Monday, January 19, 2015

Joseph Fordice, an American who marched to Concord with the Regulars

Grenadier Joseph Fordice (also Fordue) was first listed as enlisted 9 March 1773 on the 27 July 1773 return of the Grenadier Company at Philadelphia.  He appears to have been born in the colonies at Roxbury, Massachusetts and was between 26 and 30 years old when he enlisted. His trade was that of a carpenter. He may have had some previous service as he was  the only new enlistee assigned to the Grenadier Company on that return. He remained with the Grenadier Coy at Philadelphia in the North Barracks until October 1774 when the Grenadier Coy was sent to Boston. He was Court Martialled on 8 November 1774 for sleeping on his post and sentenced to 400 lashes which were all remitted. There is no other record of his being disciplined during his military career; so he may have learned his lesson and the remission of his punishment by his superiors appears to have been a wise decision. 
As a member of the Grenadier Coy, Fordice was with Colonel Smith's column that marched through Lexington to Concord. Most likely, he was involved in searching the town of Concord for munitions. He also participated in the assault on Bunker Hill and escaped any significant injury in that battle. He was listed as on duty on 7 October 1775 while the Grenadier Coy was encamped on Charles Town Heights outside of Boston, near where the assaults on Bunker Hill had taken place.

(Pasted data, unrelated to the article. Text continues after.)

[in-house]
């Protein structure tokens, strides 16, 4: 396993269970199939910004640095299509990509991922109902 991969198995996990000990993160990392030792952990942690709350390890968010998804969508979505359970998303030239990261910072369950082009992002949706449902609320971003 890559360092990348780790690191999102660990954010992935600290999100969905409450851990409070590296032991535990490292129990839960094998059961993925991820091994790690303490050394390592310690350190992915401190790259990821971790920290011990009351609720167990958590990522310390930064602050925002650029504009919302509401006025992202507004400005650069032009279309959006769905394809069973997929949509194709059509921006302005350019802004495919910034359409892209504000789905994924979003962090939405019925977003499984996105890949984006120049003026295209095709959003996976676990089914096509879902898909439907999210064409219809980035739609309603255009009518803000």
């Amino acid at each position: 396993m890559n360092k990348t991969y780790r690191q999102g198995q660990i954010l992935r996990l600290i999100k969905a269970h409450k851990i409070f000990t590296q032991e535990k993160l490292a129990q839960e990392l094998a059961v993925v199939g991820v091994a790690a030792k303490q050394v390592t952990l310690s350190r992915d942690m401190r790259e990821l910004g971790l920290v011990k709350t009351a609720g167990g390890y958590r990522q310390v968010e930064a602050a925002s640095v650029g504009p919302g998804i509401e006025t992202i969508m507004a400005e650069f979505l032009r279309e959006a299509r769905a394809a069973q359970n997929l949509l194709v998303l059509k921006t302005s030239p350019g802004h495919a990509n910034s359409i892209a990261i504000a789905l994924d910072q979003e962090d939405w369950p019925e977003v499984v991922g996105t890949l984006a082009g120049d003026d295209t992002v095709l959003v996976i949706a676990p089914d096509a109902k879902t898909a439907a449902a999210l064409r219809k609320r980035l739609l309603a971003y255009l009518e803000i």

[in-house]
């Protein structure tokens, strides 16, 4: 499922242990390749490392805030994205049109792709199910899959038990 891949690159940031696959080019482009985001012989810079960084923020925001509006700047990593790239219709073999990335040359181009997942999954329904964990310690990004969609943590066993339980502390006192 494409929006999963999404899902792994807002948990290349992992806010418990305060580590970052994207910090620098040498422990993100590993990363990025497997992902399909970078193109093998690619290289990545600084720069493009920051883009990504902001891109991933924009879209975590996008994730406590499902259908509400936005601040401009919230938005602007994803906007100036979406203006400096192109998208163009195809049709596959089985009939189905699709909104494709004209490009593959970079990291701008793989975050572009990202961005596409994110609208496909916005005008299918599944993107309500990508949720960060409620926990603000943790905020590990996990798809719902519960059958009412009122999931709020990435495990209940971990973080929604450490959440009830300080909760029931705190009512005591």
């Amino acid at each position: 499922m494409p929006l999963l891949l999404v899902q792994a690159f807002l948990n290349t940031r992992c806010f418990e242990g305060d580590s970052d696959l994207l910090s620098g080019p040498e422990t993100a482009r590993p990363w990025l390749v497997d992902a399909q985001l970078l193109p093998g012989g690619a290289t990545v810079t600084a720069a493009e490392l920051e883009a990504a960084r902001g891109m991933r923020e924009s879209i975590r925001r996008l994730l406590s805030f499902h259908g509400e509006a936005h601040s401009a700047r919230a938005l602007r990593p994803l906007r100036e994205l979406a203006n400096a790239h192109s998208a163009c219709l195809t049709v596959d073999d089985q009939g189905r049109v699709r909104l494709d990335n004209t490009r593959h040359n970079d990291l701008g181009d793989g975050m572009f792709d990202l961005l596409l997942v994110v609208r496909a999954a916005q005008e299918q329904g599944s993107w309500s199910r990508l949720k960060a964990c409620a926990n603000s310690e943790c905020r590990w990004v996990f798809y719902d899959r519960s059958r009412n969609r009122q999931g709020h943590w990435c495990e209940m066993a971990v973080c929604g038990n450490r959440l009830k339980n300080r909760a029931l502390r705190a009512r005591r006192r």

Fordice was promoted to corporal on 25 December 1775 and remained with the grenadiers. He was listed with the Grenadier Coy throughout his career, which was somewhat uncommon and may allude to his having been a rather tall man. He returned to England in February 1776 and was promoted to sergeant on 16 November 1777. He was reduced to private on 25 December 1778. He was at Warley Camp on 19 July 1779 as part of the large training exercised that summer. He was promoted to corporal on 13 April 1780. He was most likely in London along with the rest of the Royal Irish at the end of the Gordon Riots from late June through the early fall of 1780and was at Finchley in October 1780. He was reduced to private between June and December 1781. He was listed as a private in the Grenadier Coy in July 1784 but not in the February 1784 or December 1784 returns.  He appears to have been discharged in late 1789 and appeared before the Invalid Examination Board on 4 December 1789. His reason for discharge after 19 years of service with the Royal Irish was listed as his being an asthmatic. It isn't clear why he is listed with 19 years of service but according to the returns of the Royal Irish, he would have only had 16 1/2 years of service at his time of discharge.